Family Planning

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Family Planning in Pimple Saudagar - Dr. Rashmi Dharaskar

Family planning allows people to attain their desired number of children and determine the spacing of pregnancies. It is achieved through use of contraceptive methods and the treatment of infertility (this fact sheet focuses on contraception).

Family planning, simply put, is the practice of controlling the number of children in a family and the intervals between their births, particularly by means of artificial contraception or voluntary sterilization. Because “family” is included in the concept’s name, consideration of a couple’s desire to bear children, in the context of a family unit, is often considered primarily.

Family planning

Family planning allows people to attain their desired number of children and determine the spacing of pregnancies. It is achieved through use of contraceptive methods and the treatment of infertility (this fact sheet focuses on contraception).
Benefits of family planning / contraception
Promotion of family planning – and ensuring access to preferred contraceptive methods for women and couples – is essential to securing the well-being and autonomy of women, while supporting the health and development of communities.
Preventing pregnancy-related health risks in women
A woman’s ability to choose if and when to become pregnant has a direct impact on her health and well-being. Family planning allows spacing of pregnancies and can delay pregnancies in young women at increased risk of health problems and death from early childbearing. It prevents unintended pregnancies, including those of older women who face increased risks related to pregnancy. Family planning enables women who wish to limit the size of their families to do so. Evidence suggests that women who have more than 4 children are at increased risk of maternal mortality.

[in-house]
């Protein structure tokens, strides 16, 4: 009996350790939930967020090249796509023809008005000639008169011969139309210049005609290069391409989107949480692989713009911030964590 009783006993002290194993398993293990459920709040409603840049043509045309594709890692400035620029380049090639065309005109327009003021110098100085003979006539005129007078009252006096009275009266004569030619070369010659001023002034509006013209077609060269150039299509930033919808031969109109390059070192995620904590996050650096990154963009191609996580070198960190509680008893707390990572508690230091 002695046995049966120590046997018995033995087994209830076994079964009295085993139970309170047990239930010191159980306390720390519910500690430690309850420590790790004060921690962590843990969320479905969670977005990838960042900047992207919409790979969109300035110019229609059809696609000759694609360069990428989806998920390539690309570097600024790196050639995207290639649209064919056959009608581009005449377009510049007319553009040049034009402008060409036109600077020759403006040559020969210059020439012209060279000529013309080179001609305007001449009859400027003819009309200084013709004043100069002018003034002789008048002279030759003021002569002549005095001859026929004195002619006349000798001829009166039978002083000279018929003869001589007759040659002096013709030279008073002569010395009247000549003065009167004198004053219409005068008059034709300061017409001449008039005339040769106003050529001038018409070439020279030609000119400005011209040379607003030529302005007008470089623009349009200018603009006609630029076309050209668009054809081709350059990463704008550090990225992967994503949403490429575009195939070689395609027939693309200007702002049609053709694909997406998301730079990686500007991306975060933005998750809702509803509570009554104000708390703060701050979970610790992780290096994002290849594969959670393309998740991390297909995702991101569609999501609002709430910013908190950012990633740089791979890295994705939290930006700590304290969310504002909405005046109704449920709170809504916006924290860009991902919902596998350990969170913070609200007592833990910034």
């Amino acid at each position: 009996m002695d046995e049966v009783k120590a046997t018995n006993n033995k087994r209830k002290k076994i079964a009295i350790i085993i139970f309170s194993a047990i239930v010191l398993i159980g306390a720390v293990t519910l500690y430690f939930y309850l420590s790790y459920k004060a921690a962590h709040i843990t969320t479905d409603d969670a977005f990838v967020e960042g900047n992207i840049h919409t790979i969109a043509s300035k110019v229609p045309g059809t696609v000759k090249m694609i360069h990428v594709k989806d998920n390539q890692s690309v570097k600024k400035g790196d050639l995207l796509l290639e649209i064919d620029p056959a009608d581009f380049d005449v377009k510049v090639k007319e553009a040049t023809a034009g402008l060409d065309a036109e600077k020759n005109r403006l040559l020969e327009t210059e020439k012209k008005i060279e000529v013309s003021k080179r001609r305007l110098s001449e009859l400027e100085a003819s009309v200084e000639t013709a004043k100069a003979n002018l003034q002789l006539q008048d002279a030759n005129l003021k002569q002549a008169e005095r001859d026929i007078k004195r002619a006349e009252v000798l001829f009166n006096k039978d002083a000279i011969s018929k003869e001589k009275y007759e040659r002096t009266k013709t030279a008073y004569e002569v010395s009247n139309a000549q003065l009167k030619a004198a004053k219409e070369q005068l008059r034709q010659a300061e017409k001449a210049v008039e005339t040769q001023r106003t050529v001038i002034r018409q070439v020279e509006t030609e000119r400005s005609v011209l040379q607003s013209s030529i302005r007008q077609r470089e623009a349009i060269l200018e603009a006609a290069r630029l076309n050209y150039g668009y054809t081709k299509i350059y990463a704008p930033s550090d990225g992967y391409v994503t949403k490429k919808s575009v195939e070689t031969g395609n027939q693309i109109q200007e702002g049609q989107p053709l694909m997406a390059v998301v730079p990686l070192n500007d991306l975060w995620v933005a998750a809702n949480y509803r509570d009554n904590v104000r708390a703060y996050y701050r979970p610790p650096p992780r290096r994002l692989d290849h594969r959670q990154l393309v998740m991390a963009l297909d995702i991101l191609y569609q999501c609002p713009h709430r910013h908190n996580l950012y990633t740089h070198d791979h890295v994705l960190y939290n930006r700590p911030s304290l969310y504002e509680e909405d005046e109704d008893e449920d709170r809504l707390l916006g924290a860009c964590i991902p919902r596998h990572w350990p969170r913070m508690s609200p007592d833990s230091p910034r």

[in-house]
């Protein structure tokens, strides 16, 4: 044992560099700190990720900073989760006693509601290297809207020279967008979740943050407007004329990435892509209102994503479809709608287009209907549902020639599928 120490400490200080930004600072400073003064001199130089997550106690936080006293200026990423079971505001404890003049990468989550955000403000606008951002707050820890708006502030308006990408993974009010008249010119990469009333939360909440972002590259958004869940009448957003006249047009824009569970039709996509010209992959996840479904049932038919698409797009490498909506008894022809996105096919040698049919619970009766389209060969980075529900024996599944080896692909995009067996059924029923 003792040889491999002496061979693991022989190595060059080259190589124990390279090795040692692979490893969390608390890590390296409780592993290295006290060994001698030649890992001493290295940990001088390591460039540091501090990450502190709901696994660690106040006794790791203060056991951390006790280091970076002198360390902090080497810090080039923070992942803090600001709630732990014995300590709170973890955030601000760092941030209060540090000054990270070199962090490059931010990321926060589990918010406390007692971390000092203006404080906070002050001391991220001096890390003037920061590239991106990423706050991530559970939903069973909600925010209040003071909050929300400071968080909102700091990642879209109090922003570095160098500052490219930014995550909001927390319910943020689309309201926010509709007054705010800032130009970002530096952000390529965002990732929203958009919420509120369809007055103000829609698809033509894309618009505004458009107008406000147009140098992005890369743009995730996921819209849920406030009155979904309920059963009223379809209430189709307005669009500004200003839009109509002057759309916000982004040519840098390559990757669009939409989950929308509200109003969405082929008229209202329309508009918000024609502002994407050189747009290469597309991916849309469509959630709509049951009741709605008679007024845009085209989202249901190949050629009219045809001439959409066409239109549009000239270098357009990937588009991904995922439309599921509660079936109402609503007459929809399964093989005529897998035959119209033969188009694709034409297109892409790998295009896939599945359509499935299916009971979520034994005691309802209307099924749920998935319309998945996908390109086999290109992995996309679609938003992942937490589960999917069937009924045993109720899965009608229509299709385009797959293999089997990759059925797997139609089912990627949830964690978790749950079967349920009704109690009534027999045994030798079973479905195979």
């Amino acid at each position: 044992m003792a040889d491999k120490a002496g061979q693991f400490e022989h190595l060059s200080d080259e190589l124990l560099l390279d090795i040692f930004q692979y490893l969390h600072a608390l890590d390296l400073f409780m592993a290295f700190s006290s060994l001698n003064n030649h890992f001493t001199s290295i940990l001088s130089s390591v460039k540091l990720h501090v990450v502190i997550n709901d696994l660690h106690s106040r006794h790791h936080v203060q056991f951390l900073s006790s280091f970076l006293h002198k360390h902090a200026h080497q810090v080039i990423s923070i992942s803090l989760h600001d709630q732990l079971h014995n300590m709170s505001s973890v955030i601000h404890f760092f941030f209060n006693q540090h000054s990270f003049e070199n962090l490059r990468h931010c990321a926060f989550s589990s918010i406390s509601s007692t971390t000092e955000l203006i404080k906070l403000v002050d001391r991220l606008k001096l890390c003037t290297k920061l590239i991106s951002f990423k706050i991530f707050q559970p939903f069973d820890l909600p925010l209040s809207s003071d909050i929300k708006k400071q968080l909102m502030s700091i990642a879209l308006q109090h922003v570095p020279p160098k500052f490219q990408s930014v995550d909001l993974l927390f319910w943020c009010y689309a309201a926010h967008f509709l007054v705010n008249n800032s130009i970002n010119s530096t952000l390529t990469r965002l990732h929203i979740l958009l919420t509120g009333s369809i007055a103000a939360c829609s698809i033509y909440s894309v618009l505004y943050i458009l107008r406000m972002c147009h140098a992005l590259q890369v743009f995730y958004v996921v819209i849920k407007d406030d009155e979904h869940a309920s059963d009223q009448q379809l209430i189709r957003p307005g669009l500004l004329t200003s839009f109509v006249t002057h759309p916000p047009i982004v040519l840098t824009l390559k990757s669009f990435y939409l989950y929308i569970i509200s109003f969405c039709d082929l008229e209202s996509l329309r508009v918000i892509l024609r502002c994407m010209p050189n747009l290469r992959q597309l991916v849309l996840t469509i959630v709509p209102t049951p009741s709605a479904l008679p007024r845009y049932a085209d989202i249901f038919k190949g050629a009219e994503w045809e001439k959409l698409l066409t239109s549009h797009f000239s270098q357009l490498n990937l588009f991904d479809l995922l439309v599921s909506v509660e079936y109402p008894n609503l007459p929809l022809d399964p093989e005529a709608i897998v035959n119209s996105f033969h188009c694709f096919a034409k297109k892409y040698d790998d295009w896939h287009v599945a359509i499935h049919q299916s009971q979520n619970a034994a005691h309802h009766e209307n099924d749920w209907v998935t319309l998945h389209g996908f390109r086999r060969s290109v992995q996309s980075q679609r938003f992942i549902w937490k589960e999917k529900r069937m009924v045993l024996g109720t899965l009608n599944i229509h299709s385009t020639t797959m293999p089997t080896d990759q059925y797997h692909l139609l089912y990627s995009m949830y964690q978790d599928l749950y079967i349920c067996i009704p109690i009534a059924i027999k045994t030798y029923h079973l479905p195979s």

Helping to prevent HIV/AIDS

Family planning reduces the risk of unintended pregnancies among women living with HIV, resulting in fewer infected babies and orphans. In addition, male and female condoms provide dual protection against unintended pregnancies and against STIs including HIV.

Empowering people and enhancing education

Family planning enables people to make informed choices about their sexual and reproductive health. Family planning represents an opportunity for women to pursue additional education and participate in public life, including paid employment in non-family organizations. Additionally, having smaller families allows parents to invest more in each child. Children with fewer siblings tend to stay in school longer than those with many siblings.

Reducing adolescent pregnancies

Pregnant adolescents are more likely to have preterm or low birth-weight babies. Babies born to adolescents have higher rates of neonatal mortality. Many adolescent girls who become pregnant have to leave school. This has long-term implications for them as individuals, their families and communities.

Slowing population growth

Family planning is key to slowing unsustainable population growth and the resulting negative impacts on the economy, environment, and national and regional development efforts.

Who provides family planning / contraceptives?

It is important that family planning is widely available and easily accessible through midwives and other trained health workers to anyone who is sexually active, including adolescents. Midwives are trained to provide (where authorised) locally available and culturally acceptable contraceptive methods. Other trained health workers, for example community health workers, also provide counselling and some family planning methods, for example pills and condoms. For methods such as sterilization, women and men need to be referred to a clinician.

Contraceptive use

Contraceptive use has increased in many parts of the world, especially in Asia and Latin America, but continues to be low in sub-Saharan Africa. Globally, use of modern contraception has risen slightly, from 54% in 1990 to 57.4% in 2015. Regionally, the proportion of women aged 15–49 reporting use of a modern contraceptive method has risen minimally or plateaued between 2008 and 2015. In Africa it went from 23.6% to 28.5%, in Asia it has risen slightly from 60.9% to 61.8%, and in Latin America and the Caribbean it has remained stable at 66.7%.

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